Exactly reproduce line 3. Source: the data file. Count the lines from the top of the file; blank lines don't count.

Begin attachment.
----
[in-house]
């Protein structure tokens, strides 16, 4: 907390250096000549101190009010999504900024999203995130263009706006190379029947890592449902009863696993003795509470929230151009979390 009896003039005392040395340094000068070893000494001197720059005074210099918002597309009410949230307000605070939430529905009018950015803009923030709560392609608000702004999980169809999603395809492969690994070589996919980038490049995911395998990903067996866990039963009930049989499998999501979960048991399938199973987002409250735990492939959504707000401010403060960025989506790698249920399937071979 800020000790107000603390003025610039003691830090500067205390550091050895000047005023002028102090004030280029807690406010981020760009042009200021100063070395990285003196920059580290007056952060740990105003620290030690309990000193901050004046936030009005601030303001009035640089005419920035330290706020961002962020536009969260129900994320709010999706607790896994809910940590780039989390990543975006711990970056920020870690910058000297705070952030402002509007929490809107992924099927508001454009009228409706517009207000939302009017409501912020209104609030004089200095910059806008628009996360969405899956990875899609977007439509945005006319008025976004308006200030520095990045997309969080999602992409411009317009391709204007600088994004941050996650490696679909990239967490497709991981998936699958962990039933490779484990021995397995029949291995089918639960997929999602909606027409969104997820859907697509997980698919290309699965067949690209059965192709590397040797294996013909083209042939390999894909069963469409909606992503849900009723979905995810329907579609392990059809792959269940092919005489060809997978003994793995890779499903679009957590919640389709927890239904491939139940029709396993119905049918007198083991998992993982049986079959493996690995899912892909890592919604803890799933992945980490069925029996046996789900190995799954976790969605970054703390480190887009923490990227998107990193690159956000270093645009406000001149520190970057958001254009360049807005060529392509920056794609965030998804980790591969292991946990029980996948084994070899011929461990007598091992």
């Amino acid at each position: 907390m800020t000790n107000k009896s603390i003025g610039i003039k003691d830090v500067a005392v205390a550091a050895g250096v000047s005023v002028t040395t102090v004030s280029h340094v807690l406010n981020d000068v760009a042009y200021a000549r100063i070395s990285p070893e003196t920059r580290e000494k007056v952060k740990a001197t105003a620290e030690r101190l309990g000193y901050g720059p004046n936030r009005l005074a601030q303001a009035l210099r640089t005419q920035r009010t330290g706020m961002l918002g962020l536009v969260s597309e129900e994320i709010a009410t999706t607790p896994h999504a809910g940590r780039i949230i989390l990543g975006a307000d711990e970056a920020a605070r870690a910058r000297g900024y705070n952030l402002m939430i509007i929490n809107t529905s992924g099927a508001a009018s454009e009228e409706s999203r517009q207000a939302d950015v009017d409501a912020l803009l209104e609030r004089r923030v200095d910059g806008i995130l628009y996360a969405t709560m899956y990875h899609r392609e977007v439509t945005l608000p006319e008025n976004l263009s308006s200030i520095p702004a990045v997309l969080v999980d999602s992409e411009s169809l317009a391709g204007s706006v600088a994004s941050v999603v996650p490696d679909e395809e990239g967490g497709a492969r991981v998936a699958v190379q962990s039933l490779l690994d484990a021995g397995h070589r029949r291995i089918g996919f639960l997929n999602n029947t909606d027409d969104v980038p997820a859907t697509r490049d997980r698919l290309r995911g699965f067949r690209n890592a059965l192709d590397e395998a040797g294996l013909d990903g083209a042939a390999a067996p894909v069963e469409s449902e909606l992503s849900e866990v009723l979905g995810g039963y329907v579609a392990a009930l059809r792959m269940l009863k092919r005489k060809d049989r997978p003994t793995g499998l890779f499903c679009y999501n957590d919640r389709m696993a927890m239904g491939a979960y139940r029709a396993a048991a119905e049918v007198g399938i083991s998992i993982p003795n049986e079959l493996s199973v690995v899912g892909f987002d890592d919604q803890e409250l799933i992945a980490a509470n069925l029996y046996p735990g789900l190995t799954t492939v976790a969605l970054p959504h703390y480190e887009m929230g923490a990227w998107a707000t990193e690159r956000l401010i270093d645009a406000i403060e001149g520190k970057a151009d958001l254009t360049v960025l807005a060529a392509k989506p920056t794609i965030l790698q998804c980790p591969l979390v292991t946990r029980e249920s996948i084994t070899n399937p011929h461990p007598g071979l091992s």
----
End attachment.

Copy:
């Amino acid at each position: 907390m800020t000790n107000k009896s603390i003025g610039i003039k003691d830090v500067a005392v205390a550091a050895g250096v000047s005023v002028t040395t102090v004030s280029h340094v807690l406010n981020d000068v760009a042009y200021a000549r100063i070395s990285p070893e003196t920059r580290e000494k007056v952060k740990a001197t105003a620290e030690r101190l309990g000193y901050g720059p004046n936030r009005l005074a601030q303001a009035l210099r640089t005419q920035r009010t330290g706020m961002l918002g962020l536009v969260s597309e129900e994320i709010a009410t999706t607790p896994h999504a809910g940590r780039i949230i989390l990543g975006a307000d711990e970056a920020a605070r870690a910058r000297g900024y705070n952030l402002m939430i509007i929490n809107t529905s992924g099927a508001a009018s454009e009228e409706s999203r517009q207000a939302d950015v009017d409501a912020l803009l209104e609030r004089r923030v200095d910059g806008i995130l628009y996360a969405t709560m899956y990875h899609r392609e977007v439509t945005l608000p006319e008025n976004l263009s308006s200030i520095p702004a990045v997309l969080v999980d999602s992409e411009s169809l317009a391709g204007s706006v600088a994004s941050v999603v996650p490696d679909e395809e990239g967490g497709a492969r991981v998936a699958v190379q962990s039933l490779l690994d484990a021995g397995h070589r029949r291995i089918g996919f639960l997929n999602n029947t909606d027409d969104v980038p997820a859907t697509r490049d997980r698919l290309r995911g699965f067949r690209n890592a059965l192709d590397e395998a040797g294996l013909d990903g083209a042939a390999a067996p894909v069963e469409s449902e909606l992503s849900e866990v009723l979905g995810g039963y329907v579609a392990a009930l059809r792959m269940l009863k092919r005489k060809d049989r997978p003994t793995g499998l890779f499903c679009y999501n957590d919640r389709m696993a927890m239904g491939a979960y139940r029709a396993a048991a119905e049918v007198g399938i083991s998992i993982p003795n049986e079959l493996s199973v690995v899912g892909f987002d890592d919604q803890e409250l799933i992945a980490a509470n069925l029996y046996p735990g789900l190995t799954t492939v976790a969605l970054p959504h703390y480190e887009m929230g923490a990227w998107a707000t990193e690159r956000l401010i270093d645009a406000i403060e001149g520190k970057a151009d958001l254009t360049v960025l807005a060529a392509k989506p920056t794609i965030l790698q998804c980790p591969l979390v292991t946990r029980e249920s996948i084994t070899n399937p011929h461990p007598g071979l091992s």